If the Pogoplug is booted while the USB stick is attached, it boots the Arch Linux. But if it’s booted while the USB is detached, it simply boots the original firmware, and I can see my Pogoplug on my.pogoplug.com as normal.
I was wondering if I can swap between the original firmware and ALARM without having to detach/attach the ALARM USB stick.
uBoot (the boot loader) identified the bootable USB by trying to mount ext2 filesystem on the first partition of every attached USB stick/disk. If it can mount the first partition as ext2, it then checks if a kernel exists at the following path (case sensitive):
if a kernel is found, it loads it and continues the booting process. But if no kernel is found on any of the attached USB drives, it simply boots the original firmware.
Hence, we can have uBoot booting ALARM by keeping the kernel file. And we can have uBoot booting the original firmware by renaming the kernel file, so that it can’t find it.
If we are using an initial ram disk file (uInitrd) along with the kernel file (uImage), then we need to rename uInitrd file same as we do with uImage in the following example.
check Booting Pogoplug From The Correct USB Disk for more information on why we may need to use uInitrd file.
Here is an example for this process.
Suppose we have already booted ALARM, and we just want to reboot into the original firmware:
We login to Pogoplug using SSH as the root user, and run the following commands to rename the kernel file and reboot:
mv /boot/uImage /boot/uImage.hide reboot
Now Pogoplug should boot the original firmware.
Now suppose we want to go back to ALARM:
We login to Pogoplug using SSH as root user, and check the mounted disks (the original firmware auto mounts all the attached USB drives).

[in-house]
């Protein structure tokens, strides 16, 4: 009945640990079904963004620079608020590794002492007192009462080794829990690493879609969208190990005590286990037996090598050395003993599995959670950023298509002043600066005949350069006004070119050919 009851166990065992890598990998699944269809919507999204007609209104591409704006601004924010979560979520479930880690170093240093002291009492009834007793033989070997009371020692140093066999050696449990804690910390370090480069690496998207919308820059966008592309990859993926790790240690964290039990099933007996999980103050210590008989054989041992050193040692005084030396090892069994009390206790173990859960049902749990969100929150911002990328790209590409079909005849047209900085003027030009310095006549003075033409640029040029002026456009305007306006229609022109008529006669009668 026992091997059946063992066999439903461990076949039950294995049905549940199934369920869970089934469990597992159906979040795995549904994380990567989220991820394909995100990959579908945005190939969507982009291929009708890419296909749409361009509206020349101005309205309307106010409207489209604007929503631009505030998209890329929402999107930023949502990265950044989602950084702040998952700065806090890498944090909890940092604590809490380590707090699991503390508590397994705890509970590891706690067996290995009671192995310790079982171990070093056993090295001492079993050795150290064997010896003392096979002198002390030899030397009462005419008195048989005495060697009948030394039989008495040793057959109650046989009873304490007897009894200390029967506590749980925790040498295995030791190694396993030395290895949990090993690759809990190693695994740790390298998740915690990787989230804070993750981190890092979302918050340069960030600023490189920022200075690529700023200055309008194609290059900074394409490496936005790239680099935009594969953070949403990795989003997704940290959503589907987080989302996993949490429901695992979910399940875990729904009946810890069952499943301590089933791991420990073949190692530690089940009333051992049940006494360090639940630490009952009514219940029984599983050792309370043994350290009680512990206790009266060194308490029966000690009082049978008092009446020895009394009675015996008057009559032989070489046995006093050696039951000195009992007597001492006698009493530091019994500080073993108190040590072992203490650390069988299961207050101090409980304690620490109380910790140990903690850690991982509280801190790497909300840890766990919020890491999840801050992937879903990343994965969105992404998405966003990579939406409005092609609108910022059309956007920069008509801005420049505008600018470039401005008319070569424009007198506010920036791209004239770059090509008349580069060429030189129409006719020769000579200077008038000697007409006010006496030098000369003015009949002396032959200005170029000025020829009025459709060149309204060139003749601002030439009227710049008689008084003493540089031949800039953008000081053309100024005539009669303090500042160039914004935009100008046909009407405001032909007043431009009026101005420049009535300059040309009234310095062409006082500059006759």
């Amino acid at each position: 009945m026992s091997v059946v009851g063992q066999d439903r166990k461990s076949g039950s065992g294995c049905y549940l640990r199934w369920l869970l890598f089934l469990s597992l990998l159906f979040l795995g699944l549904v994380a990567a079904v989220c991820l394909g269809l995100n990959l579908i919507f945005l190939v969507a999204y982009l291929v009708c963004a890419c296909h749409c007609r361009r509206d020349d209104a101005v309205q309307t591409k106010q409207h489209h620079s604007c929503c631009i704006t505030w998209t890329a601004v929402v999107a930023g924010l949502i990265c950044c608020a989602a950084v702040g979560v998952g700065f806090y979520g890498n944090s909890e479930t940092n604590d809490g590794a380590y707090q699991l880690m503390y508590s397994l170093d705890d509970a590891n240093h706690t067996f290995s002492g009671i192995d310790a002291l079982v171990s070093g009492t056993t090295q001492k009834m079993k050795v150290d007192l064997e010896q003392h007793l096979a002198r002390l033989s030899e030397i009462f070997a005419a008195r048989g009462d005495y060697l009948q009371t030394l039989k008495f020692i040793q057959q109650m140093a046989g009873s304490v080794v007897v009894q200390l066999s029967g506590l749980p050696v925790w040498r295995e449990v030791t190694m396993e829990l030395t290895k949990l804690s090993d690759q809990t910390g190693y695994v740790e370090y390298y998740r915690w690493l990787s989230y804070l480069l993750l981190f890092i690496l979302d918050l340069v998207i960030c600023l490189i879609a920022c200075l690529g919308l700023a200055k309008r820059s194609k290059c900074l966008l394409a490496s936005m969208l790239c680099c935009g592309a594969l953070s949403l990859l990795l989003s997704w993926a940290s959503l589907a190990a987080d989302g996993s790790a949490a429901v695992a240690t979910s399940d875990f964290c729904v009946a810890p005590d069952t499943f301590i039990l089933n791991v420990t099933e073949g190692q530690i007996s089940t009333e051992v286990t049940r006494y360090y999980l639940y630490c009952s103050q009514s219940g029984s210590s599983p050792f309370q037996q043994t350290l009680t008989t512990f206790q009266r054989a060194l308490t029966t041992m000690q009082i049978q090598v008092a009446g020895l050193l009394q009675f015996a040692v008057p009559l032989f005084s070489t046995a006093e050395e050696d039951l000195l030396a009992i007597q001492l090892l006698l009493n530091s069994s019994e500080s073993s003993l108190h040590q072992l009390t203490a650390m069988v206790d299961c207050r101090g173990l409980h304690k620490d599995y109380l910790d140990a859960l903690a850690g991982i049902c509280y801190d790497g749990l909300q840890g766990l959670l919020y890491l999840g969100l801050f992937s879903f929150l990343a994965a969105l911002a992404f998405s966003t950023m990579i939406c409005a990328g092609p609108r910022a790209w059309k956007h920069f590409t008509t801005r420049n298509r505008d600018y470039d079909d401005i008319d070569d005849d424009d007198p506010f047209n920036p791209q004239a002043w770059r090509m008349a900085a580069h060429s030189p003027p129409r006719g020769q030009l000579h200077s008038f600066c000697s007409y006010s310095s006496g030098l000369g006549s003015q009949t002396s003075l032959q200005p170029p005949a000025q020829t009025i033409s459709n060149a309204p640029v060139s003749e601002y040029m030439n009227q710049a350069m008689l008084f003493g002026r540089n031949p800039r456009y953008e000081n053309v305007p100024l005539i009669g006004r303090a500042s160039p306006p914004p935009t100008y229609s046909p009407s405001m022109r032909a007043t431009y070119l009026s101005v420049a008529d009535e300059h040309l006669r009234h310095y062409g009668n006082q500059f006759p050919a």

-bash-3.2# mount rootfs on / type rootfs (rw) /dev/root on / type jffs2 (ro) none on /proc type proc (rw) none on /sys type sysfs (rw) none on /dev/pts type devpts (rw) none on /tmp type tmpfs (rw) none on /proc/bus/usb type usbfs (rw) /tmp/.cemnt/sda1 on /tmp/.cemnt/mnt_sda1 type ext3 (rw,nosuid,nodev,noexec,noatime,data=ordered) /tmp/.cemnt/sdb1 on /tmp/.cemnt/mnt_sdb1 type ext3 (rw,nosuid,nodev,noexec,noatime,data=ordered) /tmp/.cemnt/sdb2 on /tmp/.cemnt/mnt_sdb2 type ext3 (rw,nosuid,nodev,noexec,noatime,data=ordered) /tmp/.cemnt/sdb3 on /tmp/.cemnt/mnt_sdb3 type ufsd (rw,nosuid,nodev,noexec,noatime,nls=utf8,uid=0,gid=0,fmask=22,dmask=22,nocase,force) /tmp/.cemnt/sdb4 on /tmp/.cemnt/mnt_sdb4 type ufsd (rw,nosuid,nodev,noexec,noatime,nls=utf8,uid=0,gid=0,fmask=22,dmask=22,nocase,sparse,force)
If we have more than one USB drive, then we check the first partition of each one to see which of them is the ALARM USB.
In the case above, it’s sda1, so we browse to the kernel directory, and rename the kernel file back to its original name, sync changes, and then reboot
cd /tmp/.cemnt/mnt_sda1/boot/ mv uImage.hide uImage sync /sbin/reboot
Now Pogoplug should reboot into ALARM again.
With this simple approach, we can go back and forth between ALARM (or any other custom Pogoplug firmware), and the original firmware without having to detach/attach USB sticks. Which is wonderful if you are already accessing your Pogoplug remotely.